To watch the talk just click on the link below:

Naturally, I really hope you will enjoy the talk. Feel free to leave any comments or queries in the comments section of this blog. I’ll do my best to answer anything you’d like to ask.

Young boy with bubble gum and toy guny, one image in Nigel Hicks's Goals in Photography talk.

Programme of upcoming talks

This Goals in Photography talk was hugely successful, with about 40 people taking part. There will now be three more talks before Christmas, which will be:

14th October – Composition

11th November – Light

9th December – Landscape photography

All the talks will be free to attend. All I ask is that you register in advance so that I know to send you the link to enable you to join.

To find out more and to register for any or all of the talks click on the button below.

Golden Snub-nosed monkey, one image in Nigel Hicks's Goals in Photography talk.
Golden snub-nosed monkey.

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Fabulous Philippines

Nigel’s Birdfair talk about Philippine birds can now be seen here and on You Tube

The talk that I recently gave to the virtual Birdfair 2020 about Philippine birds (called Fabulous Philippines) is now on You Tube, and hence can be seen here. The talk is just over 16 minutes long, and to watch it just click on the link below. I really hope you enjoy it!

About the Fabulous Philippines talk

The talk introduces some of the Philippines most important forest habitats, and then showcases a few of the country’s most significant bird species, concentrating on those that are endemic, or unique, to the Philippines. These include the Philippine Eagle, several hornbills, the Philippine Bulbul, the Coleto and the Bleeding-heart pigeons.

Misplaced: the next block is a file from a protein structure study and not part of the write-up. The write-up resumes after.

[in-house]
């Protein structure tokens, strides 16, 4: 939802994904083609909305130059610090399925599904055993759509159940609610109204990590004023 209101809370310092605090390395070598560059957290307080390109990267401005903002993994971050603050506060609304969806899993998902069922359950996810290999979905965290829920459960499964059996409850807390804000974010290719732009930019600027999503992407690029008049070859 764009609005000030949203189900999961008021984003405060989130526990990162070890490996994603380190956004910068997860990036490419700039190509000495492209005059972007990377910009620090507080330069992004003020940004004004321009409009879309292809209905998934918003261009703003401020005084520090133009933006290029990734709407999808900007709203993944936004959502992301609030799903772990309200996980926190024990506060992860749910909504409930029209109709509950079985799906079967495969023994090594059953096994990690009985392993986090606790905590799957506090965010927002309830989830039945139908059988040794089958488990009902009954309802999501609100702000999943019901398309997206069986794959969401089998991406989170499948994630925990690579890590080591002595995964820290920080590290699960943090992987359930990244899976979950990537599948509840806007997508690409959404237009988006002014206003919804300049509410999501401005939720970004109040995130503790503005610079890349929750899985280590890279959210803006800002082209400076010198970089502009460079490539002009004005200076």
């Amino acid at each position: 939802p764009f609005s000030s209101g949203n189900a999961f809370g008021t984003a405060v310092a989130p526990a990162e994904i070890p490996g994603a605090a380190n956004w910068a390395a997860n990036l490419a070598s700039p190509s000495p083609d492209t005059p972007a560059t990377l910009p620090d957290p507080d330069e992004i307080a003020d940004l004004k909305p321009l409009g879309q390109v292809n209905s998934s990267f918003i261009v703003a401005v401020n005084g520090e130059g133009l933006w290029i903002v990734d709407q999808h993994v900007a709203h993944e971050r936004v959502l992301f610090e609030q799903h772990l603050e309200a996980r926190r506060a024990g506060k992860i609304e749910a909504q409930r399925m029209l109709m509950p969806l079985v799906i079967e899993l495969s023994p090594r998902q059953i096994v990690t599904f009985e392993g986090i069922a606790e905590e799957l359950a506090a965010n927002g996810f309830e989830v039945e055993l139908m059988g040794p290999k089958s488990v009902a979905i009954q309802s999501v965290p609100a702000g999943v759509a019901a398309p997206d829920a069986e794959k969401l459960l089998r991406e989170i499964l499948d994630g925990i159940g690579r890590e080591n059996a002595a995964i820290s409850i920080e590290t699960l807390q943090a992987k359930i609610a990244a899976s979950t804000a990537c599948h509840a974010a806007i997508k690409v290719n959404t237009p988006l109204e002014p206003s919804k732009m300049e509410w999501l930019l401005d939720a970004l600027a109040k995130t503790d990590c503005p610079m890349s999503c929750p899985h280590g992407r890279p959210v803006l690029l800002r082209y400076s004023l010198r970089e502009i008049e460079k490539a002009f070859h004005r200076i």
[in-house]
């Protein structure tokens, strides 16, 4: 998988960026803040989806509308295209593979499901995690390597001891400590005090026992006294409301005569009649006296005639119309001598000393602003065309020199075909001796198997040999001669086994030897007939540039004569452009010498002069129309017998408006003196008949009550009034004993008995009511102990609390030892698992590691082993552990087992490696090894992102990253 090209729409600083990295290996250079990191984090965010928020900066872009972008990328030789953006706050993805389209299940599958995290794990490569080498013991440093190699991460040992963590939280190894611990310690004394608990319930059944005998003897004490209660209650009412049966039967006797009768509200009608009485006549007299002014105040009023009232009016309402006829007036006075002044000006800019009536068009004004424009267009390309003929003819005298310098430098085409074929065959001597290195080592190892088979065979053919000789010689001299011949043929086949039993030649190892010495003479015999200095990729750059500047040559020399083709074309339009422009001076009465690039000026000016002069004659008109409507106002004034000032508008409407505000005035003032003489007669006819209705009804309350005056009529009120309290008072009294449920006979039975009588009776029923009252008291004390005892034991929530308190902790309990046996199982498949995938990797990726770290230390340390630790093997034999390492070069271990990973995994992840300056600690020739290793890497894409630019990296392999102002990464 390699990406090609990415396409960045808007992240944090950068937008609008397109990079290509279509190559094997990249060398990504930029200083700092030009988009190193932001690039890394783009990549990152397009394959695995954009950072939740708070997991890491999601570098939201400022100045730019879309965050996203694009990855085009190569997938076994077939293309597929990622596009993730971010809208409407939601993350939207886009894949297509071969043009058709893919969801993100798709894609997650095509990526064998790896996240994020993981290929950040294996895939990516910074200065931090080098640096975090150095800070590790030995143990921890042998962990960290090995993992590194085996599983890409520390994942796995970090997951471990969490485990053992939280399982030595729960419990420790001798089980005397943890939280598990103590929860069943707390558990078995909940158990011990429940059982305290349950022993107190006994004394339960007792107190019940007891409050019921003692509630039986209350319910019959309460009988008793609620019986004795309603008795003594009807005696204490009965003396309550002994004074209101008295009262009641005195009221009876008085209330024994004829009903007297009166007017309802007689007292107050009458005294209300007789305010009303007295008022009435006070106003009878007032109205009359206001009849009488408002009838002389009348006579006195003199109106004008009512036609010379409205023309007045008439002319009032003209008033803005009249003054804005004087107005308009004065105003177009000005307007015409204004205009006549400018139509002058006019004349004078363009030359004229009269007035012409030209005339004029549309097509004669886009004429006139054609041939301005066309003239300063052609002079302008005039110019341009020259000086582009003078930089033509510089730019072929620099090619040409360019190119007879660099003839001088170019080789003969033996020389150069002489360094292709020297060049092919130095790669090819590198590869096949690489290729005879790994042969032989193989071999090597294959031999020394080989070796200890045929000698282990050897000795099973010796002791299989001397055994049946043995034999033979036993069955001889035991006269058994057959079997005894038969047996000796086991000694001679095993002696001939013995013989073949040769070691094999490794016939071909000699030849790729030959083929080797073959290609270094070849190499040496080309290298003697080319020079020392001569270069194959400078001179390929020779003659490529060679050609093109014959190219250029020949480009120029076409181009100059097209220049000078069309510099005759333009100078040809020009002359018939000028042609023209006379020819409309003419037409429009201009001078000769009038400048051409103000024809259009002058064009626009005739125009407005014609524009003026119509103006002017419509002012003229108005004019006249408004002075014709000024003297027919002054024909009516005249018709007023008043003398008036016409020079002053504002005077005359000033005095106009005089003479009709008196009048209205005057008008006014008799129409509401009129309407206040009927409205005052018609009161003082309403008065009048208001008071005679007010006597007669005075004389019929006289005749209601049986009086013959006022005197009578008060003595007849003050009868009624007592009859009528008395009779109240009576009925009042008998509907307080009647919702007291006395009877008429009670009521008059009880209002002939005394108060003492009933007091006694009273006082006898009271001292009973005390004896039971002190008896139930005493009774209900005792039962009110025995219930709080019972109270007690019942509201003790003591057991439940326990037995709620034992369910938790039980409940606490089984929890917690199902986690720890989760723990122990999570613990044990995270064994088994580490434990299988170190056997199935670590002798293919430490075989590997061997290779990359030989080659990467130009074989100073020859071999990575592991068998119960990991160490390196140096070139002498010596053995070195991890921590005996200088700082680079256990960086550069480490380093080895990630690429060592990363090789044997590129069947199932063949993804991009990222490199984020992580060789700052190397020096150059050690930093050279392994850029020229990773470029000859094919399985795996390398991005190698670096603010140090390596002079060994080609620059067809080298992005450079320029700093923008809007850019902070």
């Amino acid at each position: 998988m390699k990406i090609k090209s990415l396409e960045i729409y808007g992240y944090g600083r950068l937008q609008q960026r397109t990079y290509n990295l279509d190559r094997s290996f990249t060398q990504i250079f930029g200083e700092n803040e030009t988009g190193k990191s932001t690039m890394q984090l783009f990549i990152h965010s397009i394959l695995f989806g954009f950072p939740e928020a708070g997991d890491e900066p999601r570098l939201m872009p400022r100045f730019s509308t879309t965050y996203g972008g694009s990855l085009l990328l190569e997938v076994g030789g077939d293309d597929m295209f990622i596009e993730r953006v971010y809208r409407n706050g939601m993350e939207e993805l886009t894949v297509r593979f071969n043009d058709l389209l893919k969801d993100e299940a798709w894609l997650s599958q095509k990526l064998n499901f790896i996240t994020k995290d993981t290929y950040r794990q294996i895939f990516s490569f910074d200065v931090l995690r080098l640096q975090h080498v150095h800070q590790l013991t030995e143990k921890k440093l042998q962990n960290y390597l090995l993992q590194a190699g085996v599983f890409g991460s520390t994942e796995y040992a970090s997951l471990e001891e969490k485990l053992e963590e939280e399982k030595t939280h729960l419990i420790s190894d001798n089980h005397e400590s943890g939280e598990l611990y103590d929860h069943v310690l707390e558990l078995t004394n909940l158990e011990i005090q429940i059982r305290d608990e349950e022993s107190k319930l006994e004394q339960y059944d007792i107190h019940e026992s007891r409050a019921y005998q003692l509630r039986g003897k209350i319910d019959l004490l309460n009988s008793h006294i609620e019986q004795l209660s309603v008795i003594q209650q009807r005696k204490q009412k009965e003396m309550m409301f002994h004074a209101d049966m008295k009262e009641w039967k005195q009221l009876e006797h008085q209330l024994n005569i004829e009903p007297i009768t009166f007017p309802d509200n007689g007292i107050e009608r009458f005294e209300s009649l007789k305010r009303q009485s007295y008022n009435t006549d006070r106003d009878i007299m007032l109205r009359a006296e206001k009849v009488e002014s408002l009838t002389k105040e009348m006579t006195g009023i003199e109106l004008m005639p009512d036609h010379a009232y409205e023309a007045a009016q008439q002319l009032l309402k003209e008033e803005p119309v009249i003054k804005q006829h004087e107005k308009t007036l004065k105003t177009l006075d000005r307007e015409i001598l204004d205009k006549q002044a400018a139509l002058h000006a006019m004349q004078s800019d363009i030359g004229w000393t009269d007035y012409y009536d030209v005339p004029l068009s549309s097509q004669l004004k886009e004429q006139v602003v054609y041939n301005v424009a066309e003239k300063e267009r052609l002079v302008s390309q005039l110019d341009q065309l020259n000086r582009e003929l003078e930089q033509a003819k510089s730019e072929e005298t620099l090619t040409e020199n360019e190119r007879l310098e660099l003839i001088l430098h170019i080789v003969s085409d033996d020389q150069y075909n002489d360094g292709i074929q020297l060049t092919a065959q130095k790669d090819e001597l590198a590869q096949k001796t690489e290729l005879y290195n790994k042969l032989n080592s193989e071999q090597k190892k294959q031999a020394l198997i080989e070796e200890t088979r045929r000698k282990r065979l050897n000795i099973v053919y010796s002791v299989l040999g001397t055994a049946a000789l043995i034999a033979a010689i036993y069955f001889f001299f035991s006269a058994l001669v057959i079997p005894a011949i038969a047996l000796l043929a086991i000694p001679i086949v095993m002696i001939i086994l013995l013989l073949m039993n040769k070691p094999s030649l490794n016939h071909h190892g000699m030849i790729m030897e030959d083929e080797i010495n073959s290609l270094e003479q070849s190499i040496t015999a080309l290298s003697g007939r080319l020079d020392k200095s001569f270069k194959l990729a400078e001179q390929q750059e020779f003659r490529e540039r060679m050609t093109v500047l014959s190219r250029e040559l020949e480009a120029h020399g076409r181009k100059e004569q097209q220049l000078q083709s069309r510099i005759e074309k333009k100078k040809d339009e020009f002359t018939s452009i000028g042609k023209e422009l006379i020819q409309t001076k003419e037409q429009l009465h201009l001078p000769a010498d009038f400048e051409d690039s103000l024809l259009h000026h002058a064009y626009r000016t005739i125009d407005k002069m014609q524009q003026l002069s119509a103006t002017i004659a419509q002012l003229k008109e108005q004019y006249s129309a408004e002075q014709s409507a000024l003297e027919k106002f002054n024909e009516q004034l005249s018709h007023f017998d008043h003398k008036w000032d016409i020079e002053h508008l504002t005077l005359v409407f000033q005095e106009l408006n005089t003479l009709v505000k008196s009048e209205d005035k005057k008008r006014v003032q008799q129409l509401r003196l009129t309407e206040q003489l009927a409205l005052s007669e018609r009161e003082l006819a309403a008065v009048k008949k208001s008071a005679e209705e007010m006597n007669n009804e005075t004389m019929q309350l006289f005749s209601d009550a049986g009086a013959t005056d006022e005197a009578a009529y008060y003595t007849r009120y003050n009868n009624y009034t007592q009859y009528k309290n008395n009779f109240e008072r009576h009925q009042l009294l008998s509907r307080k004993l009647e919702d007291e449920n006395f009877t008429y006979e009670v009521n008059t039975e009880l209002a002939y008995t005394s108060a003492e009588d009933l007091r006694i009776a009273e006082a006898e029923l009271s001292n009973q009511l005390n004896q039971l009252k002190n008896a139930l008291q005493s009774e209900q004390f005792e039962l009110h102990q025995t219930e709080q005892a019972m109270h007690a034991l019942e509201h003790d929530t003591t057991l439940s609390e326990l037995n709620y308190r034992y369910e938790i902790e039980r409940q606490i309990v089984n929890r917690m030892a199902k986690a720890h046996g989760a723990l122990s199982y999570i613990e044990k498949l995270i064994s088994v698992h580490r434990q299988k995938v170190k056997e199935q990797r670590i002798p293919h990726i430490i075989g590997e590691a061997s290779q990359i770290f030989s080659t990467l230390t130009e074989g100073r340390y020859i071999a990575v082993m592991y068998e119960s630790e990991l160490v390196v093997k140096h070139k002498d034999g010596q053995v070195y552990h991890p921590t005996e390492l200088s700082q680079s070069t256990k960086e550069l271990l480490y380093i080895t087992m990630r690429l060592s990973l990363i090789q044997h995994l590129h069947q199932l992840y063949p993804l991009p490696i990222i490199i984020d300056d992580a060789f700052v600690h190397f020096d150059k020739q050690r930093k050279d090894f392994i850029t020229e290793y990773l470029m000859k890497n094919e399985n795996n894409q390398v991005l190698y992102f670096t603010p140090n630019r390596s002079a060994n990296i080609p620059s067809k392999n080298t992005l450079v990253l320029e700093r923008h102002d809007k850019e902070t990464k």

The photography used comes from my Wild Philippines project, which was published a few months ago as a book, called Wild Philippines. Video clips in this talk, showing me working in the Philippines, were shot while I was gathering material for the project.

Bleeding-heart pigeon, a Philippine bird.
Negros Bleeding-heart pigeon.

About the Birdfair

The Birdfair is an annual UK event, usually held on the shores of Lake Rutland, in eastern England, that celebrates everything to do with birds and bird conservation. Not surprisingly, for 2020 the event was forced online, with a virtual event running for a week in mid-August.

Hopefully, for 2021 the event will be back in its rightful spot in the English countryside!

Getting a copy of Wild Philippines

If you find this talk interesting and would like to find out more about Philippine wildlife, and in particular the Wild Philippines project, click on the link below.

The Wild Philippines book is widely available from high street and online book shops (including Amazon). In the Philippines, it is stocked by National Book Stores. You can also buy it directly from this website: just click on the link below to go to my book shop.